Top 10 Wes Craven Movie Kills!
Not sure about you, but we're still reeling over the sudden death of Wes Craven last week. And no matter how much we try to pay heartfelt homage, it feels like no tribute is good enough to honor the great work this undisputed titan of horror cinema gifted us for well over four decades. But that doesn't mean we won't keep on trying. We owe the man that much, and much more for all the screams he's given us for so damn long.
So, it's with that sentiment in mind that we've decided to look back and highlight our 10 favorite Wes Craven movies (that he directed), and focus on the single most standout death scene in each. A lot of ground to cover, we know, as he left us with such a fecund filmography, but we can't think of a better, more deserving way to spend our Friday night. Friends, fam, strangers...do wise and dive in to our Top 10 Wes Craven Movies/Deaths!
In the immortal words of the late Roger Ebert, SWAMP THING lies somewhere between hidden treasure and guilty pleasure. It really does. That said, one can take solace in the 10-year old just desserts first-rate creep David Hess is given from his days in LAST HOUSE ON THE LEFT. For what Mari's parents did to him was not enough for his lecherous behavior. In SWAMP THING, Hess plays a military man tasked with hunting our mutated half-man-half-plant hero. Yet, as you can see, Hess catches the wrath of the Thing and ends up suffering an ultra-bloody death.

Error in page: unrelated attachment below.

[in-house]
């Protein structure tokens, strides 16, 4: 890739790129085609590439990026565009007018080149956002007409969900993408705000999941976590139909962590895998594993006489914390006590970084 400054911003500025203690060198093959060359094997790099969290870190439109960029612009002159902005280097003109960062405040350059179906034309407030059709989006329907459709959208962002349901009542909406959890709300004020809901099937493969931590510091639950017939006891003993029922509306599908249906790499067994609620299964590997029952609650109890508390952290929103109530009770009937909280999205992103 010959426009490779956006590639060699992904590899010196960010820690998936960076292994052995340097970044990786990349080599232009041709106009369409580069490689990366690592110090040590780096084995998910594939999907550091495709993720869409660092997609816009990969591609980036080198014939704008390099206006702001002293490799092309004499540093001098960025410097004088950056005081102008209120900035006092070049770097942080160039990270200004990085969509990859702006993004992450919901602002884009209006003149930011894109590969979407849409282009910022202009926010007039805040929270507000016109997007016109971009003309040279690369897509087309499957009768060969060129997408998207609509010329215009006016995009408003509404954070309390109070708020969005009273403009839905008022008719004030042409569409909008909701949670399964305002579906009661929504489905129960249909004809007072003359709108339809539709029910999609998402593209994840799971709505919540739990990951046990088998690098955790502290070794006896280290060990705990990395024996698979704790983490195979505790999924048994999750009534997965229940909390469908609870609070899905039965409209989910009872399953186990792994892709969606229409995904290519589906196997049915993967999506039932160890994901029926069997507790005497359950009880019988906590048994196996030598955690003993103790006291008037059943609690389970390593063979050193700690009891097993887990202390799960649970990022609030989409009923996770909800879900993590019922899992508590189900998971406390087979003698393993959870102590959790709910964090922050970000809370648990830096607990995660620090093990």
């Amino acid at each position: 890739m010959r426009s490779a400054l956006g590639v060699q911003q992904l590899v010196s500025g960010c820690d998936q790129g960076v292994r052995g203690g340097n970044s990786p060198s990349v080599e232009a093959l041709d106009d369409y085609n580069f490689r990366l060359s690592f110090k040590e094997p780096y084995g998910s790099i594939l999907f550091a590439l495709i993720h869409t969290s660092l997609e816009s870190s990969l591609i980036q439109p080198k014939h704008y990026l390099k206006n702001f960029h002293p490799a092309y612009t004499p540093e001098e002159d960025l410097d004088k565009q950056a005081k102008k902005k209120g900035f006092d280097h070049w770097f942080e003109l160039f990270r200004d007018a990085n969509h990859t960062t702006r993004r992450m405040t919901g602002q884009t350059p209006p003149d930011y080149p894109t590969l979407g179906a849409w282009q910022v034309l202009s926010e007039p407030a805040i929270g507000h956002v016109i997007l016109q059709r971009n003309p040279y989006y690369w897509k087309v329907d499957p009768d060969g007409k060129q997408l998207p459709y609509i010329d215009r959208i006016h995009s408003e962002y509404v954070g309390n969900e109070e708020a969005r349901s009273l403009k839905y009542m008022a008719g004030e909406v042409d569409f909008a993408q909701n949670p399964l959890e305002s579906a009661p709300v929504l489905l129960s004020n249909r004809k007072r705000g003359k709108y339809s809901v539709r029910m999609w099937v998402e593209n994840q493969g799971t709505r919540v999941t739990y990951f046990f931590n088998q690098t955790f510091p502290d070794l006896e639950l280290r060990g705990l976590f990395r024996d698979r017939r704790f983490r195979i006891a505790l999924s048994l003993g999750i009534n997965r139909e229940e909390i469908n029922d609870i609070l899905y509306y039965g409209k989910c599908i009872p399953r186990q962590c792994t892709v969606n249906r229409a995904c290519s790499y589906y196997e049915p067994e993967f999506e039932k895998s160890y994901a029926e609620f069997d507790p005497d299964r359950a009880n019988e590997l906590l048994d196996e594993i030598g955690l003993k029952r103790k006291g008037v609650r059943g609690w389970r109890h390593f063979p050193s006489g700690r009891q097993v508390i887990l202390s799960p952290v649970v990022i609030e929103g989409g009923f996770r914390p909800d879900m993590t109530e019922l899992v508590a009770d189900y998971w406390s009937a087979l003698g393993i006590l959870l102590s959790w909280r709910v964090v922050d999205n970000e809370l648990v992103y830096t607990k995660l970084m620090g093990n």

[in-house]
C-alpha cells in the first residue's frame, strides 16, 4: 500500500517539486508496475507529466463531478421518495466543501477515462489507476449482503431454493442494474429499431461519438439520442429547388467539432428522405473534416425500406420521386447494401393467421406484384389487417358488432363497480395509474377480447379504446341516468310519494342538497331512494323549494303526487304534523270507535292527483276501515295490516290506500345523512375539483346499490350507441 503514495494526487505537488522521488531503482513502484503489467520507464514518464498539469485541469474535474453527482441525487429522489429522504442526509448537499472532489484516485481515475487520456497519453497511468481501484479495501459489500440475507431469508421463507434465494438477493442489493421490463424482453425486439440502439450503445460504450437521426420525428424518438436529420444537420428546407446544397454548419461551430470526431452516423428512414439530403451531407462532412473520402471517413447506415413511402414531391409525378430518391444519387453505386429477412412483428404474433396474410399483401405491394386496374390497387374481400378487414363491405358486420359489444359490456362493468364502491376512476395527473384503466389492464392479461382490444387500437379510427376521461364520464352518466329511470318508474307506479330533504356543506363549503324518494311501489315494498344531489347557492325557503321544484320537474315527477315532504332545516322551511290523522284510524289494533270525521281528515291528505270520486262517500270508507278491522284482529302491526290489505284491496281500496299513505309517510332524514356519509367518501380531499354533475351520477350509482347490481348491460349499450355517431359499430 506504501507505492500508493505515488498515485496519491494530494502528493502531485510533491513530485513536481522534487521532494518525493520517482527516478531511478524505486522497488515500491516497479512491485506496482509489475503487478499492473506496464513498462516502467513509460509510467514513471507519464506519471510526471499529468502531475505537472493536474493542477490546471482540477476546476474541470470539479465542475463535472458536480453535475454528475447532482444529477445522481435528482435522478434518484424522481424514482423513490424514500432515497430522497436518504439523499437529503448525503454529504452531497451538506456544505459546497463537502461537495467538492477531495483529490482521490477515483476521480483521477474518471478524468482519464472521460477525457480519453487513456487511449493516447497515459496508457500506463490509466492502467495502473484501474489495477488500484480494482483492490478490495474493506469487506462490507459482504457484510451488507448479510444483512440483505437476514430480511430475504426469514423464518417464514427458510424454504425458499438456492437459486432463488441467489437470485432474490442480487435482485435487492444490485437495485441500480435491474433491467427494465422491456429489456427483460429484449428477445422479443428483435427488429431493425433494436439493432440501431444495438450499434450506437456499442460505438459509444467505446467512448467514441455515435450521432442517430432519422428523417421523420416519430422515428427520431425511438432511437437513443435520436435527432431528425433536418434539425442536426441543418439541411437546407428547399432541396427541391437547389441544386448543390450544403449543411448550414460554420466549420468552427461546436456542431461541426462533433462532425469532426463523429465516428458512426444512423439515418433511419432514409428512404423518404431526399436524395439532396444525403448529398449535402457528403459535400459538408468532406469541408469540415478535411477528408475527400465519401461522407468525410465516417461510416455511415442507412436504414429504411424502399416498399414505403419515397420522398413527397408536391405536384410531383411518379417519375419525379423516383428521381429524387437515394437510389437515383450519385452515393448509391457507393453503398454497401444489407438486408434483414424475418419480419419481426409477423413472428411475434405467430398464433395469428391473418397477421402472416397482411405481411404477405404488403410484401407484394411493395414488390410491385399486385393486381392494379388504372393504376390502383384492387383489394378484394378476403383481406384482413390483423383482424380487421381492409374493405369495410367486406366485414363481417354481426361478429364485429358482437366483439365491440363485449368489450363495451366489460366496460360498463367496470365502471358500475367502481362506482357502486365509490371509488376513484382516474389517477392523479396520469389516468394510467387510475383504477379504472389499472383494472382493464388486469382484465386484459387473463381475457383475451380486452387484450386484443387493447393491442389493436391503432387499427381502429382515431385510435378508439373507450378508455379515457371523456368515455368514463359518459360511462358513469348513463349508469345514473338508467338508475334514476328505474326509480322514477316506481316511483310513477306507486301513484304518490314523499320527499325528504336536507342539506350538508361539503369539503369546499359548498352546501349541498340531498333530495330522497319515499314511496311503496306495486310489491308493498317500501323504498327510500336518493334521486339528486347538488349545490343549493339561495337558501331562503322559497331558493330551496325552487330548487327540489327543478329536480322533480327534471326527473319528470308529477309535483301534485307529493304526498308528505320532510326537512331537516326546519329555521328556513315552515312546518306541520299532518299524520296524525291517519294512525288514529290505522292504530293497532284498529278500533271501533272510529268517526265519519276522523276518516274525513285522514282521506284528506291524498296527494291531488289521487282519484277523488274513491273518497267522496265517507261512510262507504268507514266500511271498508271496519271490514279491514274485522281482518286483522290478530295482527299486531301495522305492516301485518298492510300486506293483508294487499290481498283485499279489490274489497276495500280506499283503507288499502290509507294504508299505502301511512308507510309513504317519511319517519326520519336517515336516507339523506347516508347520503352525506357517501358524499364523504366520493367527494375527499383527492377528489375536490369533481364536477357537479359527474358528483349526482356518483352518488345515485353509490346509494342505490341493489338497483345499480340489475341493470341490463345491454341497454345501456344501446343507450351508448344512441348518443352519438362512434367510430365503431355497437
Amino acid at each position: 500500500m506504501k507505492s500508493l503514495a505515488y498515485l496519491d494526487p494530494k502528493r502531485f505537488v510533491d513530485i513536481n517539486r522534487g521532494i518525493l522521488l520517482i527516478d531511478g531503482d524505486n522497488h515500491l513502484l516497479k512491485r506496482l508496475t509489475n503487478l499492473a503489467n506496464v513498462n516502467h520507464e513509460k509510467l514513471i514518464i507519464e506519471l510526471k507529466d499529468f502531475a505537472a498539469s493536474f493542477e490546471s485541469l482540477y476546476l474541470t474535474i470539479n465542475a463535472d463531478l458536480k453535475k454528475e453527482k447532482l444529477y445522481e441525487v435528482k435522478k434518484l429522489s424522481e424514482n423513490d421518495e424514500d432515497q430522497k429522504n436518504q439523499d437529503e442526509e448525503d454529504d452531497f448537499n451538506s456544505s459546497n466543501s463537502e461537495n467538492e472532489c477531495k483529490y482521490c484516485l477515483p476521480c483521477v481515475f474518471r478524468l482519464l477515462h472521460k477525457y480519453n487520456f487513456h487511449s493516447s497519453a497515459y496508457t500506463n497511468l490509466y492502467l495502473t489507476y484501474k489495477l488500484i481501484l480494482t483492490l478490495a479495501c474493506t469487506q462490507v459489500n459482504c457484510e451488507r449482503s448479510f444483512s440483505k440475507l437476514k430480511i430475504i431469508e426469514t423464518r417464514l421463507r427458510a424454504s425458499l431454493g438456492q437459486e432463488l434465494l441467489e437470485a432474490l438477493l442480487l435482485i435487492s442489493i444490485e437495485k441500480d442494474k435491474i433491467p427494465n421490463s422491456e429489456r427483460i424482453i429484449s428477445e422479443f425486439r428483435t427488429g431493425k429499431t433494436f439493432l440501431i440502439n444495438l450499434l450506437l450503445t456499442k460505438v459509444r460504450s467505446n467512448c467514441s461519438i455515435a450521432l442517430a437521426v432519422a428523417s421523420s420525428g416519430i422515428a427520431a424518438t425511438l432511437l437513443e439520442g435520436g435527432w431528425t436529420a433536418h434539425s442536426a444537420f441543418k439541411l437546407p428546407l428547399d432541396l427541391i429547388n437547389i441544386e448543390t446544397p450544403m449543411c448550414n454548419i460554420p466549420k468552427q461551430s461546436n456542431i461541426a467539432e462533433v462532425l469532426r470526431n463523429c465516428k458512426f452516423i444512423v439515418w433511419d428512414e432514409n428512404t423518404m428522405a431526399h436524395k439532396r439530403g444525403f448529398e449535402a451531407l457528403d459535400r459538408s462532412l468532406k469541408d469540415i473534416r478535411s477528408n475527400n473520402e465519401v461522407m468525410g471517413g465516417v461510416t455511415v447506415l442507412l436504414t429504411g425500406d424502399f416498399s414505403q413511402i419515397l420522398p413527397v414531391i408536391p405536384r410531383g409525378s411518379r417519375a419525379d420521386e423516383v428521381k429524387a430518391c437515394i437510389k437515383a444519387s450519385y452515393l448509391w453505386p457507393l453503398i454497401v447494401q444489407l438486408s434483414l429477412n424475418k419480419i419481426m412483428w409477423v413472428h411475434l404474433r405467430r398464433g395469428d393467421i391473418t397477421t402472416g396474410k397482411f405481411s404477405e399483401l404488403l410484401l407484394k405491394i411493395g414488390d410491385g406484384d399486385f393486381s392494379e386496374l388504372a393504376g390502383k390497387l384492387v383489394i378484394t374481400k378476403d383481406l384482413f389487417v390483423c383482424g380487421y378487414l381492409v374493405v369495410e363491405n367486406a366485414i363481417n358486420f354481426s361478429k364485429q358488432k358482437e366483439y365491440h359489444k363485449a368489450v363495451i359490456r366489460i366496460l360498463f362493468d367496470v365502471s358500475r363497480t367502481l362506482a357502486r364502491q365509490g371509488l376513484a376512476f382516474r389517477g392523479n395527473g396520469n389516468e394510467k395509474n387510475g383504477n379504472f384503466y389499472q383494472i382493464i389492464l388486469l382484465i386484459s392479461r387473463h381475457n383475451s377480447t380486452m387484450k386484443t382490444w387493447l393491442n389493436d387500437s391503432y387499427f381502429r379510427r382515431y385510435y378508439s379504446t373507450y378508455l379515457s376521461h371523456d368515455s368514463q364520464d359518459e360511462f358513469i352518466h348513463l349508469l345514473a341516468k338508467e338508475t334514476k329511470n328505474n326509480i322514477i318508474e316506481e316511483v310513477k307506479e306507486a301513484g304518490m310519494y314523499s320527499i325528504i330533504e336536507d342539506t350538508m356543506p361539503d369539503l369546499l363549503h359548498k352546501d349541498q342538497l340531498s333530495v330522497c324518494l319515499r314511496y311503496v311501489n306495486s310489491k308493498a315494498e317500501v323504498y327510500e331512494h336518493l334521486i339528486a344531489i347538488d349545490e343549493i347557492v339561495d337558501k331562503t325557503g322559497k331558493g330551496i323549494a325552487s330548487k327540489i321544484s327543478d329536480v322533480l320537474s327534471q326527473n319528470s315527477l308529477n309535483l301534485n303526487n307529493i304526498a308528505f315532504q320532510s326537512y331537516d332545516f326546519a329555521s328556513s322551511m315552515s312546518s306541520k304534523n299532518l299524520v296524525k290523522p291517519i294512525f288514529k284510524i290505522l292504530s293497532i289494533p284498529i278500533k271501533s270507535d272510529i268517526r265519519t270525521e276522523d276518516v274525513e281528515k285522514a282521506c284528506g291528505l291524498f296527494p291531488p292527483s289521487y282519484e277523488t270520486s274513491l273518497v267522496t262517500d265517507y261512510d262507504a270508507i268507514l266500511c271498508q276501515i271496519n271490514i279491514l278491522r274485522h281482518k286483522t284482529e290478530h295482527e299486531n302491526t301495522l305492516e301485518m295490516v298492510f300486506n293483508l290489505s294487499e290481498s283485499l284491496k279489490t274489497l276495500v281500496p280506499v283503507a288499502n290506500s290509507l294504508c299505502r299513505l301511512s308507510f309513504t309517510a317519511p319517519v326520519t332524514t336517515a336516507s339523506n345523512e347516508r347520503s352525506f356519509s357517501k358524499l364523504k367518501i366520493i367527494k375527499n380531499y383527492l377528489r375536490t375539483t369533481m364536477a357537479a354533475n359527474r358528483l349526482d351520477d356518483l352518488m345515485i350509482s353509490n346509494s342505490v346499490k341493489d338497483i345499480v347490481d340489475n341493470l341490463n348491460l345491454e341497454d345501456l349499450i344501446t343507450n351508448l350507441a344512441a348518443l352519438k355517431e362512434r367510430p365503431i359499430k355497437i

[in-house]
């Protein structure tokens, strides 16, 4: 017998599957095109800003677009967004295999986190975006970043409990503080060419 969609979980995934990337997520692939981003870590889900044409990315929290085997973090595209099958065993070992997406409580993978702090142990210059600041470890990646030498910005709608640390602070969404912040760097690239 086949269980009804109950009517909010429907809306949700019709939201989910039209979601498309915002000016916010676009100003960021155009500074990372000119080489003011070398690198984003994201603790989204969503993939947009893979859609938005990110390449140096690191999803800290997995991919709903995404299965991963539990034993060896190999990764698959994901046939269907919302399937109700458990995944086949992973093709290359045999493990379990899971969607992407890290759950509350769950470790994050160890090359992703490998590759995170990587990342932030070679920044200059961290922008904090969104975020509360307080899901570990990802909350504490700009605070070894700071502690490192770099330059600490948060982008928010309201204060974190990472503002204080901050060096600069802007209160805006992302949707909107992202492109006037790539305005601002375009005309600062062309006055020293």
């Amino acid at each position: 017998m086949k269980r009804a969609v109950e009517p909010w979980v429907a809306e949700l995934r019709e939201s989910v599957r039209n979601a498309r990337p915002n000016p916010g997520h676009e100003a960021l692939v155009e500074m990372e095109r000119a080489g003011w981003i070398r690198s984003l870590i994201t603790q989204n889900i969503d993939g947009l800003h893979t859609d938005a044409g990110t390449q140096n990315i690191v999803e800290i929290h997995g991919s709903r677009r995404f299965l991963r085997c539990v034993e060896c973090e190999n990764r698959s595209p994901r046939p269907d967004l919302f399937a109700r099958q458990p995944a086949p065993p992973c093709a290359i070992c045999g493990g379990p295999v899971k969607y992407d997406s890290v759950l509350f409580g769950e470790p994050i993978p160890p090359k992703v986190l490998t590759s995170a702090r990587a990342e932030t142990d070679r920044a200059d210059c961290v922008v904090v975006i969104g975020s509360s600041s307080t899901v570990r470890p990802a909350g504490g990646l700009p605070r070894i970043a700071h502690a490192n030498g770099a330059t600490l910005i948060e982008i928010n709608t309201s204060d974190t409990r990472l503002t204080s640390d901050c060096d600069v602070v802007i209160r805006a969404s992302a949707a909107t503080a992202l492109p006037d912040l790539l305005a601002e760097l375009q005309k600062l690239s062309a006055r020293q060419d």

I remember taking a date to see RED EYE in '05 and the two of us walking out with a sheepishly guilty grin and sentiment of...well, it was entertaining. 10 years on the sentiment still rings true, in large part due to Craven's elevation of an otherwise pot-boiler-plate premise. The two leads - Murphy and McAdams - also deserve credit for keeping the acting as grounded as you can for a movie 30,000 feet in the sky. Of course, the way Jackson's gets slowly dismantled by his female target is half the fun, culminating in a shootout that renders the demented psychopath lifeless in a puddle of blood.
We almost bestowed SCREAM 4 among Craven's honorary Top 10, if for no other reason than bouncing back from SCREAM 3 a good 11 years later, but when push came to shove, it's Randy's relentless demise in SCREAM 2 that earns the nod. And really, it's not so much they way he dies - getting stabbed indefatigably inside of a news van in broad daylight - as it is the loss of the character himself. Randy, like Noah in Scream The Series, is the one character we all know and love for his horror film geek knowledge and running meta-commentary he offered in the first two films. A shock to see him go!
Painfully outmoded 90s fashion sense aside, THE PEOPLE UNDER THE STAIRS remains one of Craven's more underappreciated horror joints. Hell, didn't Tarantino take his Gimp getup right from Daddy's sadomasochistic leather jumper? Either way, beyond that truly harrowing sequence where mother forces Alice into a scalding bathtub, it's the former's ultimate death that ranks among Craven's most satisfying. After wielding a butcher knife at Alice, the gang of cannibalistic wall-dwellers come swarming for Mommy until the crazy old bat finally succumbs.